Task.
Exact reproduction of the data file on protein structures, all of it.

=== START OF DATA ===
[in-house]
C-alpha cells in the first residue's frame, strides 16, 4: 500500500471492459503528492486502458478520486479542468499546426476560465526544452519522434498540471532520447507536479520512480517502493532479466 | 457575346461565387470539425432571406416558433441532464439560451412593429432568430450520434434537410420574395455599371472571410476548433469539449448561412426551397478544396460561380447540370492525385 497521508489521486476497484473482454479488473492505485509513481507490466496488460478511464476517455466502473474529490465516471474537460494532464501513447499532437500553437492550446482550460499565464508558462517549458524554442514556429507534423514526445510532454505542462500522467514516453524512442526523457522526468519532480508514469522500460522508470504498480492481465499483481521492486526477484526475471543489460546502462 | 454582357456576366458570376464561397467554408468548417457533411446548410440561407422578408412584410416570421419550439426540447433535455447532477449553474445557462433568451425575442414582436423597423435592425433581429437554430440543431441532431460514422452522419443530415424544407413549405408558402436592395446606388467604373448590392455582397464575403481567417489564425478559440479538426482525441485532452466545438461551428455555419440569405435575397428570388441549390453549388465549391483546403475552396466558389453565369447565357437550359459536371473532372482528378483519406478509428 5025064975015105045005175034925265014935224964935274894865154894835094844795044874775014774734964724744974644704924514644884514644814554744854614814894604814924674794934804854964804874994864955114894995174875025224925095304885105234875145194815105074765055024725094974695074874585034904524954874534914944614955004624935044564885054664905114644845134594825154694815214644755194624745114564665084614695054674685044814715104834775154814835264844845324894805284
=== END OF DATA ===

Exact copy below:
[in-house]
C-alpha cells in the first residue's frame, strides 16, 4: 500500500471492459503528492486502458478520486479542468499546426476560465526544452519522434498540471532520447507536479520512480517502493532479466 | 457575346461565387470539425432571406416558433441532464439560451412593429432568430450520434434537410420574395455599371472571410476548433469539449448561412426551397478544396460561380447540370492525385 497521508489521486476497484473482454479488473492505485509513481507490466496488460478511464476517455466502473474529490465516471474537460494532464501513447499532437500553437492550446482550460499565464508558462517549458524554442514556429507534423514526445510532454505542462500522467514516453524512442526523457522526468519532480508514469522500460522508470504498480492481465499483481521492486526477484526475471543489460546502462 | 454582357456576366458570376464561397467554408468548417457533411446548410440561407422578408412584410416570421419550439426540447433535455447532477449553474445557462433568451425575442414582436423597423435592425433581429437554430440543431441532431460514422452522419443530415424544407413549405408558402436592395446606388467604373448590392455582397464575403481567417489564425478559440479538426482525441485532452466545438461551428455555419440569405435575397428570388441549390453549388465549391483546403475552396466558389453565369447565357437550359459536371473532372482528378483519406478509428 5025064975015105045005175034925265014935224964935274894865154894835094844795044874775014774734964724744974644704924514644884514644814554744854614814894604814924674794934804854964804874994864955114894995174875025224925095304885105234875145194815105074765055024725094974695074874585034904524954874534914944614955004624935044564885054664905114644845134594825154694815214644755194624745114564665084614695054674685044814715104834775154814835264844845324894805284